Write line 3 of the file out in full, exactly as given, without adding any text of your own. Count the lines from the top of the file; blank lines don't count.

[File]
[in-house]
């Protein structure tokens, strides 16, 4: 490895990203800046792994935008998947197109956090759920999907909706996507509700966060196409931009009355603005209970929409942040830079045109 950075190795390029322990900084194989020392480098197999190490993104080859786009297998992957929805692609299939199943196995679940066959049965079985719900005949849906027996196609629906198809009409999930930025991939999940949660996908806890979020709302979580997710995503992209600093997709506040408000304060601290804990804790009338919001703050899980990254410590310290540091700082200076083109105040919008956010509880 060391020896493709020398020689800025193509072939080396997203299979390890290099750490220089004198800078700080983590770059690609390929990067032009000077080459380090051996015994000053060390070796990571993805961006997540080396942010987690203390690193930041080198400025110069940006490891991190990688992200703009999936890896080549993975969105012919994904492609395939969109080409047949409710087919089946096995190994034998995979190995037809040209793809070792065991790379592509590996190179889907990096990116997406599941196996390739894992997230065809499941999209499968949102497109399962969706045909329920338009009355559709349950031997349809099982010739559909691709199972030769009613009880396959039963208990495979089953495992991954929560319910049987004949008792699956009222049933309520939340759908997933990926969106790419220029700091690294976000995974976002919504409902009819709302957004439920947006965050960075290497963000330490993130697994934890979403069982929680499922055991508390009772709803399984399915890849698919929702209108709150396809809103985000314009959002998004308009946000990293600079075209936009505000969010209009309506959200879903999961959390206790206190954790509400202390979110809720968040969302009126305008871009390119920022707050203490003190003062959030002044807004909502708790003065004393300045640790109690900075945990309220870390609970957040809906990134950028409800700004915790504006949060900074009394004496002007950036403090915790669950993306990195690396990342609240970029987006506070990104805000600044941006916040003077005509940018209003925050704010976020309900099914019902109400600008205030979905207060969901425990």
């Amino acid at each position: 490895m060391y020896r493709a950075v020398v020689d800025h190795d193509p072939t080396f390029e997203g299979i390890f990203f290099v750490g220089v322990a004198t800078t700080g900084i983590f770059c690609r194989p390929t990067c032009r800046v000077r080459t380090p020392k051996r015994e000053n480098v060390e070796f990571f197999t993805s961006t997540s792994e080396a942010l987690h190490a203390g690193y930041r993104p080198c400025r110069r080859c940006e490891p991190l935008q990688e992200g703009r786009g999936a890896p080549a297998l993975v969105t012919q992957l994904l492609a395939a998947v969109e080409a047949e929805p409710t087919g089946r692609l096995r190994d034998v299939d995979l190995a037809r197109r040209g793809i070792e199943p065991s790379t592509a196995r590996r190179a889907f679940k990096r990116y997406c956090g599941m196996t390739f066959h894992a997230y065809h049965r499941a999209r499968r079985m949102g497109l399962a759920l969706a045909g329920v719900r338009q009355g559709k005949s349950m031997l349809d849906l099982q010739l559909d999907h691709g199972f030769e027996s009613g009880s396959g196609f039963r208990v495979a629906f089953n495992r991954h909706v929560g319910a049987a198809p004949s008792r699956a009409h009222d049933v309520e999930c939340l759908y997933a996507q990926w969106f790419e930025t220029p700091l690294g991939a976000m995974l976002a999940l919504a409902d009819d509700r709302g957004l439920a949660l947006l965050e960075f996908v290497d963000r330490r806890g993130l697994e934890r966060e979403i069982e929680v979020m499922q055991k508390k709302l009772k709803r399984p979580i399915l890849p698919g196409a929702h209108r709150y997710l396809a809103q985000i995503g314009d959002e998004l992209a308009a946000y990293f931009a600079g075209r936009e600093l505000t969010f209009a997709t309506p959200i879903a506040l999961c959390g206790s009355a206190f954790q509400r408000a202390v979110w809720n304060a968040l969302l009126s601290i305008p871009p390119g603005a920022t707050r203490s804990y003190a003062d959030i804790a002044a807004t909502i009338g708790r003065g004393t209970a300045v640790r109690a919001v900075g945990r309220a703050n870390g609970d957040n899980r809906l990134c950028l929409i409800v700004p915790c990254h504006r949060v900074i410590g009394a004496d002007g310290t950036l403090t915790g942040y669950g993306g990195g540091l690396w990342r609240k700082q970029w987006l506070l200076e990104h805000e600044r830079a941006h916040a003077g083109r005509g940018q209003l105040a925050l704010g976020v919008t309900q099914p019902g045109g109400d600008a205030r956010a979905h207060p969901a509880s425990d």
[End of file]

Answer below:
């Amino acid at each position: 490895m060391y020896r493709a950075v020398v020689d800025h190795d193509p072939t080396f390029e997203g299979i390890f990203f290099v750490g220089v322990a004198t800078t700080g900084i983590f770059c690609r194989p390929t990067c032009r800046v000077r080459t380090p020392k051996r015994e000053n480098v060390e070796f990571f197999t993805s961006t997540s792994e080396a942010l987690h190490a203390g690193y930041r993104p080198c400025r110069r080859c940006e490891p991190l935008q990688e992200g703009r786009g999936a890896p080549a297998l993975v969105t012919q992957l994904l492609a395939a998947v969109e080409a047949e929805p409710t087919g089946r692609l096995r190994d034998v299939d995979l190995a037809r197109r040209g793809i070792e199943p065991s790379t592509a196995r590996r190179a889907f679940k990096r990116y997406c956090g599941m196996t390739f066959h894992a997230y065809h049965r499941a999209r499968r079985m949102g497109l399962a759920l969706a045909g329920v719900r338009q009355g559709k005949s349950m031997l349809d849906l099982q010739l559909d999907h691709g199972f030769e027996s009613g009880s396959g196609f039963r208990v495979a629906f089953n495992r991954h909706v929560g319910a049987a198809p004949s008792r699956a009409h009222d049933v309520e999930c939340l759908y997933a996507q990926w969106f790419e930025t220029p700091l690294g991939a976000m995974l976002a999940l919504a409902d009819d509700r709302g957004l439920a949660l947006l965050e960075f996908v290497d963000r330490r806890g993130l697994e934890r966060e979403i069982e929680v979020m499922q055991k508390k709302l009772k709803r399984p979580i399915l890849p698919g196409a929702h209108r709150y997710l396809a809103q985000i995503g314009d959002e998004l992209a308009a946000y990293f931009a600079g075209r936009e600093l505000t969010f209009a997709t309506p959200i879903a506040l999961c959390g206790s009355a206190f954790q509400r408000a202390v979110w809720n304060a968040l969302l009126s601290i305008p871009p390119g603005a920022t707050r203490s804990y003190a003062d959030i804790a002044a807004t909502i009338g708790r003065g004393t209970a300045v640790r109690a919001v900075g945990r309220a703050n870390g609970d957040n899980r809906l990134c950028l929409i409800v700004p915790c990254h504006r949060v900074i410590g009394a004496d002007g310290t950036l403090t915790g942040y669950g993306g990195g540091l690396w990342r609240k700082q970029w987006l506070l200076e990104h805000e600044r830079a941006h916040a003077g083109r005509g940018q209003l105040a925050l704010g976020v919008t309900q099914p019902g045109g109400d600008a205030r956010a979905h207060p969901a509880s425990d």